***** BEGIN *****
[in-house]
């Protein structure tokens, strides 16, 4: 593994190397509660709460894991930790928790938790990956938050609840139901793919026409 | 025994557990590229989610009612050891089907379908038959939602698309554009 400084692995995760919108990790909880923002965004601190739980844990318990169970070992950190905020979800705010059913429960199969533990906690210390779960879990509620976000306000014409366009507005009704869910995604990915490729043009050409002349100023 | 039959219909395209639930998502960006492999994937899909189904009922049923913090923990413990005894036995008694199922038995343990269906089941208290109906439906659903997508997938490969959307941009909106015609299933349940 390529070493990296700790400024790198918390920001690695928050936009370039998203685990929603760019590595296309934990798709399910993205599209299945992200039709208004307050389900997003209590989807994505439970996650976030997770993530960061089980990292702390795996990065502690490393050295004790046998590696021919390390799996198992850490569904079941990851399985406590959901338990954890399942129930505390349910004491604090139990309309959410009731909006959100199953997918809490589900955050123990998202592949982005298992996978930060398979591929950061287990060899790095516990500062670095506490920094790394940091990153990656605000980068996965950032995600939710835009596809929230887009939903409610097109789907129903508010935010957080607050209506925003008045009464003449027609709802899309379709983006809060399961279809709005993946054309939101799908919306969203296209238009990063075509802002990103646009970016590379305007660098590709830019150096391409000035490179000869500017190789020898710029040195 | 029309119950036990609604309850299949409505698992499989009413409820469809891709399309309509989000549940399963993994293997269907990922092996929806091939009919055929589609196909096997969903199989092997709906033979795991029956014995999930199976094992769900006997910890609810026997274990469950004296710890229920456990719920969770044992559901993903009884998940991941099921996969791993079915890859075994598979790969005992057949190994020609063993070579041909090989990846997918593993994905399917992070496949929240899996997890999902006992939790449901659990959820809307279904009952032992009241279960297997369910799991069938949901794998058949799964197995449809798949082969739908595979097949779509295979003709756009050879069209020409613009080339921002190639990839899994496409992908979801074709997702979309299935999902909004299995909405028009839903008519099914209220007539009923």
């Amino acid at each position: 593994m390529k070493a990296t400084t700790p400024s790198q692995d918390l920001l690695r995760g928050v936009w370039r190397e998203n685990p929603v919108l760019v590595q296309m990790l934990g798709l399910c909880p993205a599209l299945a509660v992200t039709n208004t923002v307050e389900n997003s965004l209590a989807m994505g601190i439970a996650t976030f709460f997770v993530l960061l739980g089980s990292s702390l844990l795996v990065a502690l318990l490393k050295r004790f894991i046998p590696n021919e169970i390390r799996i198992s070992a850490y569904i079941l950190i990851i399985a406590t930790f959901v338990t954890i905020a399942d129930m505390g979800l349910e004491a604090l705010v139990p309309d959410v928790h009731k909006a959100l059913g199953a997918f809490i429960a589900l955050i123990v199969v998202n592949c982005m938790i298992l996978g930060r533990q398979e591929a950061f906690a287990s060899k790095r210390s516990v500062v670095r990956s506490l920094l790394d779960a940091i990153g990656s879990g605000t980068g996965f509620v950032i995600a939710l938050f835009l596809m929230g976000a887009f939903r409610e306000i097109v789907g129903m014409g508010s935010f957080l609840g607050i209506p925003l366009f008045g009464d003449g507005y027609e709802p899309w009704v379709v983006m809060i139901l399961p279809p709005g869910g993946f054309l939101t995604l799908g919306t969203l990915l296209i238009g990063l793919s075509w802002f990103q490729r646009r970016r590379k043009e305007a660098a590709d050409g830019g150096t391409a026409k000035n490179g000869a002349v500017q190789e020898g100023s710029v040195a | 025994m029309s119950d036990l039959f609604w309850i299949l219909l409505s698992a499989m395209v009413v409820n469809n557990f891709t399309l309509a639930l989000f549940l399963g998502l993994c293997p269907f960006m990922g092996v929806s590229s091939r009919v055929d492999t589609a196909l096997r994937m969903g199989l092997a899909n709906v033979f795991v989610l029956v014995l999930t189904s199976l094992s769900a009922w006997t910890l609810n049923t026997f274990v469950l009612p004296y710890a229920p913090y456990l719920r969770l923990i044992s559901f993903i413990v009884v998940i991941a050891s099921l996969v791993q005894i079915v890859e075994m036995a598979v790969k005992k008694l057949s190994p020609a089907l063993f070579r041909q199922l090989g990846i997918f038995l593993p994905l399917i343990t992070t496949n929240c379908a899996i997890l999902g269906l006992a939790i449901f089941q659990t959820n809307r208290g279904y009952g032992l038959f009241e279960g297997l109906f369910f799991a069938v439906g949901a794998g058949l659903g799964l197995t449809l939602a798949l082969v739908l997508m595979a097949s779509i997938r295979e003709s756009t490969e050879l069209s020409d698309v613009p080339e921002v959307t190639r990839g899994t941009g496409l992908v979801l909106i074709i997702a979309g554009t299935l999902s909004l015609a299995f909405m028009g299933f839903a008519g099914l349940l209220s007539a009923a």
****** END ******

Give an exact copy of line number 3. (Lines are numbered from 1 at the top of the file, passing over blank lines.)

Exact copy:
């Amino acid at each position: 593994m390529k070493a990296t400084t700790p400024s790198q692995d918390l920001l690695r995760g928050v936009w370039r190397e998203n685990p929603v919108l760019v590595q296309m990790l934990g798709l399910c909880p993205a599209l299945a509660v992200t039709n208004t923002v307050e389900n997003s965004l209590a989807m994505g601190i439970a996650t976030f709460f997770v993530l960061l739980g089980s990292s702390l844990l795996v990065a502690l318990l490393k050295r004790f894991i046998p590696n021919e169970i390390r799996i198992s070992a850490y569904i079941l950190i990851i399985a406590t930790f959901v338990t954890i905020a399942d129930m505390g979800l349910e004491a604090l705010v139990p309309d959410v928790h009731k909006a959100l059913g199953a997918f809490i429960a589900l955050i123990v199969v998202n592949c982005m938790i298992l996978g930060r533990q398979e591929a950061f906690a287990s060899k790095r210390s516990v500062v670095r990956s506490l920094l790394d779960a940091i990153g990656s879990g605000t980068g996965f509620v950032i995600a939710l938050f835009l596809m929230g976000a887009f939903r409610e306000i097109v789907g129903m014409g508010s935010f957080l609840g607050i209506p925003l366009f008045g009464d003449g507005y027609e709802p899309w009704v379709v983006m809060i139901l399961p279809p709005g869910g993946f054309l939101t995604l799908g919306t969203l990915l296209i238009g990063l793919s075509w802002f990103q490729r646009r970016r590379k043009e305007a660098a590709d050409g830019g150096t391409a026409k000035n490179g000869a002349v500017q190789e020898g100023s710029v040195a | 025994m029309s119950d036990l039959f609604w309850i299949l219909l409505s698992a499989m395209v009413v409820n469809n557990f891709t399309l309509a639930l989000f549940l399963g998502l993994c293997p269907f960006m990922g092996v929806s590229s091939r009919v055929d492999t589609a196909l096997r994937m969903g199989l092997a899909n709906v033979f795991v989610l029956v014995l999930t189904s199976l094992s769900a009922w006997t910890l609810n049923t026997f274990v469950l009612p004296y710890a229920p913090y456990l719920r969770l923990i044992s559901f993903i413990v009884v998940i991941a050891s099921l996969v791993q005894i079915v890859e075994m036995a598979v790969k005992k008694l057949s190994p020609a089907l063993f070579r041909q199922l090989g990846i997918f038995l593993p994905l399917i343990t992070t496949n929240c379908a899996i997890l999902g269906l006992a939790i449901f089941q659990t959820n809307r208290g279904y009952g032992l038959f009241e279960g297997l109906f369910f799991a069938v439906g949901a794998g058949l659903g799964l197995t449809l939602a798949l082969v739908l997508m595979a097949s779509i997938r295979e003709s756009t490969e050879l069209s020409d698309v613009p080339e921002v959307t190639r990839g899994t941009g496409l992908v979801l909106i074709i997702a979309g554009t299935l999902s909004l015609a299995f909405m028009g299933f839903a008519g099914l349940l209220s007539a009923a």